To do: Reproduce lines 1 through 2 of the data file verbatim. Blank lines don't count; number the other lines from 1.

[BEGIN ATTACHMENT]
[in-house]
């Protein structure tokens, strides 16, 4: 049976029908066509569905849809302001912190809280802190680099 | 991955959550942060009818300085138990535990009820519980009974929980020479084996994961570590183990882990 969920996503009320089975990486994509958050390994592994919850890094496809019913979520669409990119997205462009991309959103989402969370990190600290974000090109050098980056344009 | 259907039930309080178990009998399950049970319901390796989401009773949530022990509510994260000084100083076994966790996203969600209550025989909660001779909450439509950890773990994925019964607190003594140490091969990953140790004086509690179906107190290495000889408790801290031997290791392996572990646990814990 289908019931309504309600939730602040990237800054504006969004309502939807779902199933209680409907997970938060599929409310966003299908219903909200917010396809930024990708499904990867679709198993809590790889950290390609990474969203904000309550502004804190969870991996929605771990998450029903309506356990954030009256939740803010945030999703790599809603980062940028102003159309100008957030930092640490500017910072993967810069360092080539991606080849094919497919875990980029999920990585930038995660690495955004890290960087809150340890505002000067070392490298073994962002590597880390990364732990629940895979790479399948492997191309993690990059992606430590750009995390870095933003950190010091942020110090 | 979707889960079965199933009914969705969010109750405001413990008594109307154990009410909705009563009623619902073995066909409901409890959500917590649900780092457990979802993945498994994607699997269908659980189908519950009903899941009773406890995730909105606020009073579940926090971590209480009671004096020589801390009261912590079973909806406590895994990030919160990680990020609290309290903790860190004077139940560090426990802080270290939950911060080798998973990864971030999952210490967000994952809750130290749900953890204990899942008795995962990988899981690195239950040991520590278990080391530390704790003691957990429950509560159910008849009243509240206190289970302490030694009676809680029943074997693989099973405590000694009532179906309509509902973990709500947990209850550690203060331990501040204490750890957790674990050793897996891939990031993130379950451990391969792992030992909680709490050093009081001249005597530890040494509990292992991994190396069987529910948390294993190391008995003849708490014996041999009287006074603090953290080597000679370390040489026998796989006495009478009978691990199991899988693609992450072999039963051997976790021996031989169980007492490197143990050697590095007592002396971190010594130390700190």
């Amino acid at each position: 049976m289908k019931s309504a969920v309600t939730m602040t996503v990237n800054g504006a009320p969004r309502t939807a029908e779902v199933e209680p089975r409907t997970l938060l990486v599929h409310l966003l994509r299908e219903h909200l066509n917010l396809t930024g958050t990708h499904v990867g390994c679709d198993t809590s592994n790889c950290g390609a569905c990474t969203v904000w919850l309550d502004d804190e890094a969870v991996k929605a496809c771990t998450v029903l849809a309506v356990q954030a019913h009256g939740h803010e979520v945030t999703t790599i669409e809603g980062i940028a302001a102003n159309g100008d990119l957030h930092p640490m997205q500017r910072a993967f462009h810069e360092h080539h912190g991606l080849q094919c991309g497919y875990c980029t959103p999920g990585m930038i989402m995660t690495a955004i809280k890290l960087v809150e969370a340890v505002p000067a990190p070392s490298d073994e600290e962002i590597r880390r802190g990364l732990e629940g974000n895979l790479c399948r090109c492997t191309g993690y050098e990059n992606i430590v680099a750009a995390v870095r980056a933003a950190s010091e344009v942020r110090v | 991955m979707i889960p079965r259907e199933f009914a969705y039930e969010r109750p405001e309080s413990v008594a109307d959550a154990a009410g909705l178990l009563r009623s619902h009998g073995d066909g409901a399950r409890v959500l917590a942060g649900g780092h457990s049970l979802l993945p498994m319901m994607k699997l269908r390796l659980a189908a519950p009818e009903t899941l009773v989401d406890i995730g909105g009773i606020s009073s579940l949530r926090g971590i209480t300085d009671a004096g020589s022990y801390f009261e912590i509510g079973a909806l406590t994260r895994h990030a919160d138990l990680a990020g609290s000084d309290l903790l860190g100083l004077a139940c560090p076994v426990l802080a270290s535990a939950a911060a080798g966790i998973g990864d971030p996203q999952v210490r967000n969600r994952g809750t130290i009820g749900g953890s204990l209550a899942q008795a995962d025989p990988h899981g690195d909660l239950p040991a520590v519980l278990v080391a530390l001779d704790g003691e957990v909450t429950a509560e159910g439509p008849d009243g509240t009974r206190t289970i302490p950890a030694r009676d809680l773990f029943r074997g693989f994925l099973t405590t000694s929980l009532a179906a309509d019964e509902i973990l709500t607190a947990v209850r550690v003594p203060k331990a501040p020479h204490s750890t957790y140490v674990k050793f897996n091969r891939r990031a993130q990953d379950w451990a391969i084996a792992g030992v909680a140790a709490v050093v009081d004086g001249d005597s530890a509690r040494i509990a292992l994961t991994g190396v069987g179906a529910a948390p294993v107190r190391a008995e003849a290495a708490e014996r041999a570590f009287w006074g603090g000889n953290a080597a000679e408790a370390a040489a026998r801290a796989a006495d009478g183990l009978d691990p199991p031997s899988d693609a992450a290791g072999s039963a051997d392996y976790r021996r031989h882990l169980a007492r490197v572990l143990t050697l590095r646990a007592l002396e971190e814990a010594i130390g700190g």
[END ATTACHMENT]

[in-house]
């Protein structure tokens, strides 16, 4: 049976029908066509569905849809302001912190809280802190680099 | 991955959550942060009818300085138990535990009820519980009974929980020479084996994961570590183990882990 969920996503009320089975990486994509958050390994592994919850890094496809019913979520669409990119997205462009991309959103989402969370990190600290974000090109050098980056344009 | 259907039930309080178990009998399950049970319901390796989401009773949530022990509510994260000084100083076994966790996203969600209550025989909660001779909450439509950890773990994925019964607190003594140490091969990953140790004086509690179906107190290495000889408790801290031997290791392996572990646990814990 289908019931309504309600939730602040990237800054504006969004309502939807779902199933209680409907997970938060599929409310966003299908219903909200917010396809930024990708499904990867679709198993809590790889950290390609990474969203904000309550502004804190969870991996929605771990998450029903309506356990954030009256939740803010945030999703790599809603980062940028102003159309100008957030930092640490500017910072993967810069360092080539991606080849094919497919875990980029999920990585930038995660690495955004890290960087809150340890505002000067070392490298073994962002590597880390990364732990629940895979790479399948492997191309993690990059992606430590750009995390870095933003950190010091942020110090 | 979707889960079965199933009914969705969010109750405001413990008594109307154990009410909705009563009623619902073995066909409901409890959500917590649900780092457990979802993945498994994607699997269908659980189908519950009903899941009773406890995730909105606020009073579940926090971590209480009671004096020589801390009261912590079973909806406590895994990030919160990680990020609290309290903790860190004077139940560090426990802080270290939950911060080798998973990864971030999952210490967000994952809750130290749900953890204990899942008795995962990988899981690195239950040991520590278990080391530390704790003691957990429950509560159910008849009243509240206190289970302490030694009676809680029943074997693989099973405590000694009532179906309509509902973990709500947990209850550690203060331990501040204490750890957790674990050793897996891939990031993130379950451990391969792992030992909680709490050093009081001249005597530890040494509990292992991994190396069987529910948390294993190391008995003849708490014996041999009287006074603090953290080597000679370390040489026998796989006495009478009978691990199991899988693609992450072999039963051997976790021996031989169980007492490197143990050697590095007592002396971190010594130390700190």